If already driving on the carriageway, remain observant for road signs warning you that traffic may be entering the carriageway ahead via a slip road. In this instance, you may need to slow down to allow traffic to enter the carriageway or move over into an overtaking lane if safe to do so. For further information on laws and how to use dual carriageways and motorways, see:

How to Merge into Traffic Two Lanes into One

Another situation where you’ll likely find yourself merging into traffic is when a dual carriageway ends, where two lanes become one. As the role of the driver in the right-hand overtaking lane:

  1. Remain observant for road signs, in this instance the red triangle warning that the road ahead is merging.
  2. Prepare to move over into the left-hand lane by first checking your interior mirror followed by your left door mirror. You check both mirrors because you’ll often see something in one mirror that you do not see in another. Ensure that you have a safe gap to move into with a good distance between you and any vehicle in front and behind.
  3. Unless you are absolutely certain it’s safe to move over, take a quick look over your left shoulder into the left-rear window to ensure an easily obscured vehicle such as a motorcyclist isn’t there. Small vehicles can easily be missed or unseen in a mirrors blind spot.
  4. To warn other traffic of your intentions, signal to the left.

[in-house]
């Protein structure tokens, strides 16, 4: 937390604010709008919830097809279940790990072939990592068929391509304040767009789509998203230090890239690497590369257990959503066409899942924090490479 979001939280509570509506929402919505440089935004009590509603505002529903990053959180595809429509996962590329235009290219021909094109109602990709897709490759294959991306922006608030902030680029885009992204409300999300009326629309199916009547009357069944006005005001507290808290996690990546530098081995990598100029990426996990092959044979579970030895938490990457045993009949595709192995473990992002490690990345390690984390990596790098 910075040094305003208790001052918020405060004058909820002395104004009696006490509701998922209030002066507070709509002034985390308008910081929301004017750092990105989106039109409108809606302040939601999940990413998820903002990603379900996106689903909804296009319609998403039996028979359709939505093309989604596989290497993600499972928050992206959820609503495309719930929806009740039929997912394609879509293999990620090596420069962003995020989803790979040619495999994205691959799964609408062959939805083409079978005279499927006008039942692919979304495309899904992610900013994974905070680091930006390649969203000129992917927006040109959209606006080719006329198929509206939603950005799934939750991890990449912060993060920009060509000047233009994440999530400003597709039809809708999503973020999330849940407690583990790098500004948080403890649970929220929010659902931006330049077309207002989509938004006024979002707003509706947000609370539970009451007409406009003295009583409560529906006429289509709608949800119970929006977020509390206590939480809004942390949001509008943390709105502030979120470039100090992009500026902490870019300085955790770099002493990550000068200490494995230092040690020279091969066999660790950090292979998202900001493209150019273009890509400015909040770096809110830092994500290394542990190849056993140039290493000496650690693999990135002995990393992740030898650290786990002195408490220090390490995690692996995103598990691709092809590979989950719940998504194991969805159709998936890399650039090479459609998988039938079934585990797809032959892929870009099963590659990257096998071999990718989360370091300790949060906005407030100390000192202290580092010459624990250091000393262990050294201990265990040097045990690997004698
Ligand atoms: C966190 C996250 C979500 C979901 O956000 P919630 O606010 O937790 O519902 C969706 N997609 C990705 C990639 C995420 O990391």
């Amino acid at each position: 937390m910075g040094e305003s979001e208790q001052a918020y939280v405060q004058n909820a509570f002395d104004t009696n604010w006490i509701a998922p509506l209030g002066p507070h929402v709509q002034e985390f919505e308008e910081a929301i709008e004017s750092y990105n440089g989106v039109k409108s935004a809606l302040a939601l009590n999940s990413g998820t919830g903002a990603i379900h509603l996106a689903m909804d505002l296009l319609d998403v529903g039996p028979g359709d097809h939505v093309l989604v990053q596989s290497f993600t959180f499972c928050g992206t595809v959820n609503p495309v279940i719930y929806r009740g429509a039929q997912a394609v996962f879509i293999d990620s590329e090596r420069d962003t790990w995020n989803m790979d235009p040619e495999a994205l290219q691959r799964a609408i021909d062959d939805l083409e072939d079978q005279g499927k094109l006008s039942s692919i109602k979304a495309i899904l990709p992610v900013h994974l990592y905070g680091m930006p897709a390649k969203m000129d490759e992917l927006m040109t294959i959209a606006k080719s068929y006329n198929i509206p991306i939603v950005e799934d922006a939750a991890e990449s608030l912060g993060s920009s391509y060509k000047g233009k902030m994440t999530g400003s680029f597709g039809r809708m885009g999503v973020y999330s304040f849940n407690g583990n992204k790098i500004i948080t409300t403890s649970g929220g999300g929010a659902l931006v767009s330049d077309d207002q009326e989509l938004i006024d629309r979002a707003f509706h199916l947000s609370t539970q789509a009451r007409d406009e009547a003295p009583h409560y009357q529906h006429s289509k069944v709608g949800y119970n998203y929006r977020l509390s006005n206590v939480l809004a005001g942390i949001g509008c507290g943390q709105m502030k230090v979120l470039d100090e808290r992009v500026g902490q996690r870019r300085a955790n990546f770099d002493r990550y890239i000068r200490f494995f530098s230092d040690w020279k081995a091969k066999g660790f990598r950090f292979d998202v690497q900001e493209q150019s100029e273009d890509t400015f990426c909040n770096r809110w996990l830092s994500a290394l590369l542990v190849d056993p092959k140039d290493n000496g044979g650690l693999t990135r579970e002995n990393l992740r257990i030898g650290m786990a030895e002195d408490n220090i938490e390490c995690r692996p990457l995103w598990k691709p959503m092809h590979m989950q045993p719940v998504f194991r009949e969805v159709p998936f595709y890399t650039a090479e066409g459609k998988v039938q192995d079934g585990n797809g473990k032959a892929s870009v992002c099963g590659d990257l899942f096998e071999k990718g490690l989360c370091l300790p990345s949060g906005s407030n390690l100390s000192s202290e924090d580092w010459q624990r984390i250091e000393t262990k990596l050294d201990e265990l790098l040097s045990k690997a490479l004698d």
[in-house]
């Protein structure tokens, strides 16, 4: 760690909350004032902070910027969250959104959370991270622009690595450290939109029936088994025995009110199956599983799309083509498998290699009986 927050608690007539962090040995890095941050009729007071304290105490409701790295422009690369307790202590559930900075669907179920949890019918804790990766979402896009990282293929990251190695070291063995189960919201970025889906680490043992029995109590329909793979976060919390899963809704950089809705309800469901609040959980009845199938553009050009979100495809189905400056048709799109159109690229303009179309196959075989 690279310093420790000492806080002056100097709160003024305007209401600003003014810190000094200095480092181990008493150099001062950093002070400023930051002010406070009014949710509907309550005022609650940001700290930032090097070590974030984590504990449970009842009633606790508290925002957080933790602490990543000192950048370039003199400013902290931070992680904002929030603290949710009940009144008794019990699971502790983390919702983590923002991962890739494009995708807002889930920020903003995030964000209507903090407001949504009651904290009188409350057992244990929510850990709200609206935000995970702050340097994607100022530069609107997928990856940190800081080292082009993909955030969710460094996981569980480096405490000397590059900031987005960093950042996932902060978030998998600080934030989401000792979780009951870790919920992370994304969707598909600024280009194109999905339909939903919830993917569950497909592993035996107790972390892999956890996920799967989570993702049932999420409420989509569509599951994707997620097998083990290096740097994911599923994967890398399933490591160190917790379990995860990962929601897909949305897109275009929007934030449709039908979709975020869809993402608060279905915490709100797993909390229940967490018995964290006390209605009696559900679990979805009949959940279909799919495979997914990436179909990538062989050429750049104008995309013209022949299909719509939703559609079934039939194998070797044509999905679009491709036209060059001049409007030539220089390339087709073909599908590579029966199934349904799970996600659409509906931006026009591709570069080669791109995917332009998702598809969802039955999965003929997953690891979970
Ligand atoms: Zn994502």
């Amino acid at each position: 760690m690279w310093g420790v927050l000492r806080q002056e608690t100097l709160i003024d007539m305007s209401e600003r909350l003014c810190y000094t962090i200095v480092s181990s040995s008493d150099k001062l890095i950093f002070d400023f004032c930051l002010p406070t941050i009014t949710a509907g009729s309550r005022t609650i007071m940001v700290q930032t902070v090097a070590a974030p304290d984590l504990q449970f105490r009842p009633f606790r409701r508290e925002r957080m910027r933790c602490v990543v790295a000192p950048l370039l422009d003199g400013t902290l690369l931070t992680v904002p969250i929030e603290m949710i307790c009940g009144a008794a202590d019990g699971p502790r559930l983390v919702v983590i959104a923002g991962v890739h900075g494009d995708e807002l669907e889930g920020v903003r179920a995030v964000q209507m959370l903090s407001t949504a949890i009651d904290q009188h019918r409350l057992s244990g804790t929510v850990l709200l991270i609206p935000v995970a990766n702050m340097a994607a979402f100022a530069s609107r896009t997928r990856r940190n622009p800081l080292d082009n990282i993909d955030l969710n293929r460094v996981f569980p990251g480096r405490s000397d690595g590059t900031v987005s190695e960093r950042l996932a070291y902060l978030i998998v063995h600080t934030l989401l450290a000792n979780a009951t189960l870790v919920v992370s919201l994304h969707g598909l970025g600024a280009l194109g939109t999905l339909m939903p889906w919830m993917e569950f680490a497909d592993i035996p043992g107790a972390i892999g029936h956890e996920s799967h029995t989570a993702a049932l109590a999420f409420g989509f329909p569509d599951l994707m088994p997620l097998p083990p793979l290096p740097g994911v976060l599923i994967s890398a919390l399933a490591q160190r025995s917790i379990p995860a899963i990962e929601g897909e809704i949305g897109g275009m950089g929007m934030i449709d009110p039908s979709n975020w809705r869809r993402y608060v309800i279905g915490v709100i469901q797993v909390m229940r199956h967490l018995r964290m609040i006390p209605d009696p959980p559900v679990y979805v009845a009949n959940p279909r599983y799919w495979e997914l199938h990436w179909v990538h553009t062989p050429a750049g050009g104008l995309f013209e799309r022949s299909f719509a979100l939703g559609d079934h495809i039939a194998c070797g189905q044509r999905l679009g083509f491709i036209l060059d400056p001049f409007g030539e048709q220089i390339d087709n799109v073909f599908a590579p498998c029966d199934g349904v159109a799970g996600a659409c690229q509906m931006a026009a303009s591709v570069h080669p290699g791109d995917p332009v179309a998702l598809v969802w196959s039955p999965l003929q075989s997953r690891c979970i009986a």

5. Once you have moved into the left lane, cancel your indicators, then check your rear mirror. You check your rear mirror because traffic typically reduces in speed at the end of a dual carriageway. If a vehicle is following closely, gently reduce speed sooner rather than later to avoid harsh braking when the carriageway merges.
Merging traffic at the end of a dual carriageway
Merging traffic at the end of a dual carriageway

Along with directional arrows warning you to move over, you’ll also see lane reduction hatched markings. If they are surrounded by a broken line, you may legally drive on them though it is not recommended as they are in place to separate your lane from oncoming traffic. See hatched road markings.

Drivers Already in the Left Lane

As the role of a driver already in the left-hand lane, at the approach to the end of the carriageway, always check your mirrors for overtaking vehicles that leave moving over till very late. It may be necessary to slow down to allow them to pass before the road narrows.

3 thoughts on “How to Merge into Traffic”

  1. Penelope Balkwill

    I have been told that moving from a feeder road onto another road (not a Motorway) where your traffic light is green means you can procede when it is safe to do so. i.e. there is no traffic on the other road, stationary or movng, no pedestrians crossing, i.e. no impediment to proceeding on to the other road. Proceeding onto a road in these circumstances without at the very least looking to the right to see if there are cars approaching could result in a crash and a claim of ‘driving without due care and attention’

  2. Sarah

    Can I use the “How to merge onto a dual carriageway / motorway” photo scenario? I will make sure to reference this company for copyright purposes?